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dc.contributor.authorWolfe, M.D.
dc.contributor.authorRabbi, Ismail Y
dc.contributor.authorEgesi, Chiedozie N.
dc.contributor.authorHamblin, M.
dc.contributor.authorKawuki, R.
dc.contributor.authorKulakow, P.A.
dc.contributor.authorLozano, R.
dc.contributor.authorCarpio, D.P. del
dc.contributor.authorRamu, P.
dc.contributor.authorJannink, J.
dc.date.accessioned2016-06-23T11:16:26Z
dc.date.available2016-06-23T11:16:26Z
dc.date.issued2016-07-15
dc.identifier.citationWolfe, M. D., Rabbi, I. Y., Egesi, C., Hamblin, M., Kawuki, R., Kulakow, P., ... & Jannink, J. L. (2016). Genome-Wide Association and Prediction Reveals Genetic Architecture of Cassava Mosaic Disease Resistance and Prospects for Rapid Genetic Improvement. The Plant Genome, 9(2), 1-13.en_US
dc.identifier.issn1940-3372
dc.identifier.urihttp://hdl.handle.net/10568/75810
dc.descriptionPublished: 13 May 2016en_US
dc.description.abstractCassava (Manihot esculenta Crantz) is a crucial, under-researched crop feeding millions worldwide, especially in Africa. Cassava mosaic disease (CMD) has plagued production in Africa for over a century. Biparental mapping studies suggest primarily a single major gene mediates resistance. To investigate this genetic architecture, we conducted the first genome-wide association mapping study in cassava with up to 6128 genotyping-by-sequenced African breeding lines and 42,113 reference genome-mapped single-nucleotide polymorphism (SNP) markers. We found a single region on chromosome 8 that accounts for 30 to 66% of genetic resistance in the African cassava germplasm. Thirteen additional regions with small effects were also identified. Further dissection of the major quantitative trait locus (QTL) on chromosome 8 revealed the presence of two possibly epistatic loci and/or multiple resistance alleles, which may account for the difference between moderate and strong disease resistances in the germplasm. Search of potential candidate genes in the major QTL region identified two peroxidases and one thioredoxin. Finally, we found genomic prediction accuracy of 0.53 to 0.58 suggesting that genomic selection (GS) will be effective both for improving resistance in breeding populations and identifying highly resistant clones as varieties.en_US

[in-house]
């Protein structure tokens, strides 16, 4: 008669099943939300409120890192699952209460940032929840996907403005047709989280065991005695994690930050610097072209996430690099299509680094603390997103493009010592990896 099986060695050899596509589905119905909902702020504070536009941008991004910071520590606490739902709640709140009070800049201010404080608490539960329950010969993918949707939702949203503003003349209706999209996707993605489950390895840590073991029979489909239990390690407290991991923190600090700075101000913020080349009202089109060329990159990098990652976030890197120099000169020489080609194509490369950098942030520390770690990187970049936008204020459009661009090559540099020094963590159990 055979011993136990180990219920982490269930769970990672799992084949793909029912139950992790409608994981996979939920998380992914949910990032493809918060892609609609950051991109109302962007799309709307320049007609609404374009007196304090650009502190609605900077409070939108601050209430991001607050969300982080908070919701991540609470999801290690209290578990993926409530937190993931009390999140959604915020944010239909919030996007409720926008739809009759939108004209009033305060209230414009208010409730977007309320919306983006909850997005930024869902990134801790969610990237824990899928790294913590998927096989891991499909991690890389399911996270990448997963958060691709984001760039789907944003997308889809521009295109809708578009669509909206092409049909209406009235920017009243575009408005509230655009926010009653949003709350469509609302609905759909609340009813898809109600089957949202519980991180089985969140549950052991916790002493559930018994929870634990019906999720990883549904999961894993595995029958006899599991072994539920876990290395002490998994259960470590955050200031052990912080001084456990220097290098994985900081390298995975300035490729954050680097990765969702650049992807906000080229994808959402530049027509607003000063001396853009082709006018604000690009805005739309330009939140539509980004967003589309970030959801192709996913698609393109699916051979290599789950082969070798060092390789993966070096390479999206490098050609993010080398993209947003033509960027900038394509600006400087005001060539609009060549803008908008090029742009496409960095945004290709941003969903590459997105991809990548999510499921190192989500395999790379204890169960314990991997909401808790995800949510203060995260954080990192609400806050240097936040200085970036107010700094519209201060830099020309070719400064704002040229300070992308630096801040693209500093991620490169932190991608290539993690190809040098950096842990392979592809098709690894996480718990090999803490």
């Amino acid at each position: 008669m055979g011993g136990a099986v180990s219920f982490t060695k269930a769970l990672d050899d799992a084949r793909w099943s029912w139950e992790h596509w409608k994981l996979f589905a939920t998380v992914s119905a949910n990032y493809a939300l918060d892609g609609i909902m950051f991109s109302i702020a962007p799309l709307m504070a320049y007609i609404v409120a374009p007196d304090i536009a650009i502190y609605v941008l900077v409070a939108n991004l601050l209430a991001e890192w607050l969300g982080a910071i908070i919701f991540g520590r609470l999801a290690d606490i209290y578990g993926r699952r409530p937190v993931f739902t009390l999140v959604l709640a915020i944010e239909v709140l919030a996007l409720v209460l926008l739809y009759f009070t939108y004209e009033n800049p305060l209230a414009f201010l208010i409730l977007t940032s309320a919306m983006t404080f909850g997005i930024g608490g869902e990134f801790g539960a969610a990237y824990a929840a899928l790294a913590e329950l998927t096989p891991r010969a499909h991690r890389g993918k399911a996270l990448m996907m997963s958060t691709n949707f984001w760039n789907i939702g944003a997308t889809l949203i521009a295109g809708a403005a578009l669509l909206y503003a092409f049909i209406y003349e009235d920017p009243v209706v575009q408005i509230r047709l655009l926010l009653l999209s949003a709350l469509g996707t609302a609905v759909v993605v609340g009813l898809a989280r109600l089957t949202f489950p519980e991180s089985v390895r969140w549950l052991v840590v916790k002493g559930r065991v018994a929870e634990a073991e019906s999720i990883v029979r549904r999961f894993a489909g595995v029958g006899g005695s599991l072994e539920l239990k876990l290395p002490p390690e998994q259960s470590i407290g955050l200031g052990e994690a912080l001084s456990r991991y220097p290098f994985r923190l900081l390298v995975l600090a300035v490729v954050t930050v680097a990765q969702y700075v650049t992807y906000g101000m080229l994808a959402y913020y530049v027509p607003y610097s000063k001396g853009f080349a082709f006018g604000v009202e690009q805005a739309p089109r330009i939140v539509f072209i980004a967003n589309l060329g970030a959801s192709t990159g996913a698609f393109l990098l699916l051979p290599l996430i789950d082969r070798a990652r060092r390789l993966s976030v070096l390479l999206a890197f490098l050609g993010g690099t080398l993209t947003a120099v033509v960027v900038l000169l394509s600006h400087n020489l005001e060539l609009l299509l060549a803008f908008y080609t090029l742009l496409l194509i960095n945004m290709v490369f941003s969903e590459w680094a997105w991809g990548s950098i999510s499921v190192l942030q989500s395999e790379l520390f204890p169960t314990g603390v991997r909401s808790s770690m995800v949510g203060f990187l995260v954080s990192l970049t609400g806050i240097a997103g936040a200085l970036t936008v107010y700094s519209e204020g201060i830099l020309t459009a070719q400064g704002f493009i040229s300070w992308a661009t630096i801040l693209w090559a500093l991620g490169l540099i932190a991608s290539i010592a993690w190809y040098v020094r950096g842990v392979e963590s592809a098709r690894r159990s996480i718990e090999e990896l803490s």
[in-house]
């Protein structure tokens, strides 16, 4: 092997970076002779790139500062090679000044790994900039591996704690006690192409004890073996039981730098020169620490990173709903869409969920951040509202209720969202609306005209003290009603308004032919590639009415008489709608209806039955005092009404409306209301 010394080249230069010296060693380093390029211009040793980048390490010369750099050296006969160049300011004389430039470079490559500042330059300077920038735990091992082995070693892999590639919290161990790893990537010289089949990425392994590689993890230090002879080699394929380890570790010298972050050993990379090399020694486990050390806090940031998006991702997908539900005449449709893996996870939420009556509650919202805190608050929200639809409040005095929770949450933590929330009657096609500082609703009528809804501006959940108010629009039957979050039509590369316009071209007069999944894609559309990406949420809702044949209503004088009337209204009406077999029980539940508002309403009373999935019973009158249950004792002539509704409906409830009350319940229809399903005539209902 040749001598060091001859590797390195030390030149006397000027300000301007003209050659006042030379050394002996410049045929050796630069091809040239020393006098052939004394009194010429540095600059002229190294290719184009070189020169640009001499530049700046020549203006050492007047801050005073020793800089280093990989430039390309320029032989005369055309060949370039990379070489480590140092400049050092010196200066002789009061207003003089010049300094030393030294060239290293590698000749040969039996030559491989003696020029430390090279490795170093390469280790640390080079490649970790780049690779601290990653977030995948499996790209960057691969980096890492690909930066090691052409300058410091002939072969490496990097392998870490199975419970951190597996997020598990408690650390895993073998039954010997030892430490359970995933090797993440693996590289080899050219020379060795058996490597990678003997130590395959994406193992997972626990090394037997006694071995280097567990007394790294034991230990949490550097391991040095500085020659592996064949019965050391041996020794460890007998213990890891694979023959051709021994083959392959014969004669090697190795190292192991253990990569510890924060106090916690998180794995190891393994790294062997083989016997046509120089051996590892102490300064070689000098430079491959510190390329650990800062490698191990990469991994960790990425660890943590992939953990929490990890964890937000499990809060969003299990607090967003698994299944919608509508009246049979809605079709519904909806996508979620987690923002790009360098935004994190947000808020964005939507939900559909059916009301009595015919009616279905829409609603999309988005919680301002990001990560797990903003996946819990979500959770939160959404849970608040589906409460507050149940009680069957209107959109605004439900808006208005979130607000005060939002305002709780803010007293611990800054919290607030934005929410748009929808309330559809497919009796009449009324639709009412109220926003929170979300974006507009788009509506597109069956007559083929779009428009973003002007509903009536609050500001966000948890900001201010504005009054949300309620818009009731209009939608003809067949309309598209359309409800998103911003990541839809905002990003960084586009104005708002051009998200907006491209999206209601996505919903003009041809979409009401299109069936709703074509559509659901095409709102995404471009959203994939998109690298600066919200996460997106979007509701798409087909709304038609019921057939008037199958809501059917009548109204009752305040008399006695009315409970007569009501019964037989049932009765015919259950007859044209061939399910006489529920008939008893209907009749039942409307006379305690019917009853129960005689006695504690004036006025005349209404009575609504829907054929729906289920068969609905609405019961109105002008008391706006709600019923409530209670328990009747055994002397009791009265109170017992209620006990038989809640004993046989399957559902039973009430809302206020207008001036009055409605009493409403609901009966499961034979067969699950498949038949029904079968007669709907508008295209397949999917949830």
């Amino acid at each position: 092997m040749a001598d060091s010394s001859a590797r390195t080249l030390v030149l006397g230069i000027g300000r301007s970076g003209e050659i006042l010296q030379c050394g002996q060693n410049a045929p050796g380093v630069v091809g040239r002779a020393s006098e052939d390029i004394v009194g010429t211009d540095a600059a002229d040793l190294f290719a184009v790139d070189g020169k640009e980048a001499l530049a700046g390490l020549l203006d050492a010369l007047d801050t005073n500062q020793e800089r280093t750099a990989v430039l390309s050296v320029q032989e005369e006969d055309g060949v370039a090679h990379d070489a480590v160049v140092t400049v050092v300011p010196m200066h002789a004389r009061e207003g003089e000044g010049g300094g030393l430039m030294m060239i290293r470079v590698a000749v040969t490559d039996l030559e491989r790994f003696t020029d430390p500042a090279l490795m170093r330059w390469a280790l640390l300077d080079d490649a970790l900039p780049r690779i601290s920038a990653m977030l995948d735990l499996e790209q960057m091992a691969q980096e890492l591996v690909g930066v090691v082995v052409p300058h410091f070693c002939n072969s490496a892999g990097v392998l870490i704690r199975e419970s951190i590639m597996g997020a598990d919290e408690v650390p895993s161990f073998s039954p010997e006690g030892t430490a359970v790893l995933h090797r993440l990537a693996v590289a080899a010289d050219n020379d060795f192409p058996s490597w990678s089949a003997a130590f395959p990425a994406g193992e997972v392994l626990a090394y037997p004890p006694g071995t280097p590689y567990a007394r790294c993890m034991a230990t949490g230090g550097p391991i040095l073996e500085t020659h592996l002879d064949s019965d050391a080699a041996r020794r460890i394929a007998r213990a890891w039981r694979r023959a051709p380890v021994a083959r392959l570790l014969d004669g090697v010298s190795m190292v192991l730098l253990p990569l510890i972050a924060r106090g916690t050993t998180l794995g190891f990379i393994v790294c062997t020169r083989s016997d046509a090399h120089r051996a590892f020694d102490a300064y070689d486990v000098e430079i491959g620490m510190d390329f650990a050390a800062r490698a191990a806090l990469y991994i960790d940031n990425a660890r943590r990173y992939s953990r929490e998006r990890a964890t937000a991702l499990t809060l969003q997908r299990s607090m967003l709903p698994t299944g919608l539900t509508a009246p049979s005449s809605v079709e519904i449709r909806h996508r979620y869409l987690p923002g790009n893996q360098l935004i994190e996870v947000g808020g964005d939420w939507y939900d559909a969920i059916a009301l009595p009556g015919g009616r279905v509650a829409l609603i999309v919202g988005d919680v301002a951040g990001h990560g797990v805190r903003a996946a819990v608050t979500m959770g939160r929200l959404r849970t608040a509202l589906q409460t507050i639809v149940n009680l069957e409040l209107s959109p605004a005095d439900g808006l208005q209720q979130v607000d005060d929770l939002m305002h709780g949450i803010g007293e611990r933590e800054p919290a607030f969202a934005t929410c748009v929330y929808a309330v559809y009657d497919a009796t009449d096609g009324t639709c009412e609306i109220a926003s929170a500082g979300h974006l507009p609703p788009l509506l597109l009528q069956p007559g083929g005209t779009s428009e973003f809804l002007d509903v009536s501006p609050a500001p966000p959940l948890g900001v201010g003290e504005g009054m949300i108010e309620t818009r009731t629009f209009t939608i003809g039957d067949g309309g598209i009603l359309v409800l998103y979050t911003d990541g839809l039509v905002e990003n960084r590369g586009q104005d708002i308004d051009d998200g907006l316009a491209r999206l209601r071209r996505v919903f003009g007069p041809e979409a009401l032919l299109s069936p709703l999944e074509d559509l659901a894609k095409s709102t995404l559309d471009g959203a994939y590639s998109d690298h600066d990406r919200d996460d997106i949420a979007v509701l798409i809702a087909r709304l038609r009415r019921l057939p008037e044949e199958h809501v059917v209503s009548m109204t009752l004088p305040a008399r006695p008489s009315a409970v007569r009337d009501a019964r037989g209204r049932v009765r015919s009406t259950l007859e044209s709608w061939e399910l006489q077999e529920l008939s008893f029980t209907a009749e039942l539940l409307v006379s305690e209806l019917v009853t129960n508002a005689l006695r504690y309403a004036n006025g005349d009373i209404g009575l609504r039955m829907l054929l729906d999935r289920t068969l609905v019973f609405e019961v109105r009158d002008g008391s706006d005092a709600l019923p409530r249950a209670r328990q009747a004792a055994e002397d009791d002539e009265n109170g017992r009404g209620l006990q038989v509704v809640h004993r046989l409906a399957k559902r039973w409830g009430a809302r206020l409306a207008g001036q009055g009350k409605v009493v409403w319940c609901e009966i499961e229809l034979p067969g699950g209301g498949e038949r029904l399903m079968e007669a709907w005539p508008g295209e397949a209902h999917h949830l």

dc.format.extent1-13en_US
dc.language.isoenen_US
dc.sourceThe Plant Genomeen_US
dc.subjectGENETIC GAINen_US
dc.subjectGERMPLASM COLLECTIONSen_US
dc.titleGenome-wide association and prediction reveals genetic architecture of cassava mosaic disease resistance and prospects for rapid genetic improvementen_US
dc.description.versionPeer Reviewen_US
dc.typeJournal Articleen_US
cg.authorship.typesCGIAR and developing country instituteen_US
cg.authorship.typesCGIAR and advanced research instituteen_US
cg.subject.iitaCASSAVAen_US
cg.identifier.statusOpen Accessen_US
cg.contributor.affiliationCornell Universityen_US
cg.contributor.affiliationInternational Institute of Tropical Agricultureen_US
cg.contributor.affiliationNational Root Crops Research Institute, Nigeriaen_US
cg.contributor.affiliationNational Crops Resources Research Institute, Ugandaen_US
cg.contributor.affiliationUnited States Department of Agricultureen_US
cg.targetaudienceSCIENTISTSen_US
cg.fulltextstatusFormally Publisheden_US
cg.identifier.doihttps://dx.doi.org/10.3835/plantgenome2015.11.0118en_US
cg.isijournalISI Journalen_US
cg.coverage.regionAFRICAen_US
cg.coverage.regionWEST AFRICAen_US
cg.coverage.countryNIGERIAen_US
cg.contributor.crpRoots, Tubers and Bananasen_US


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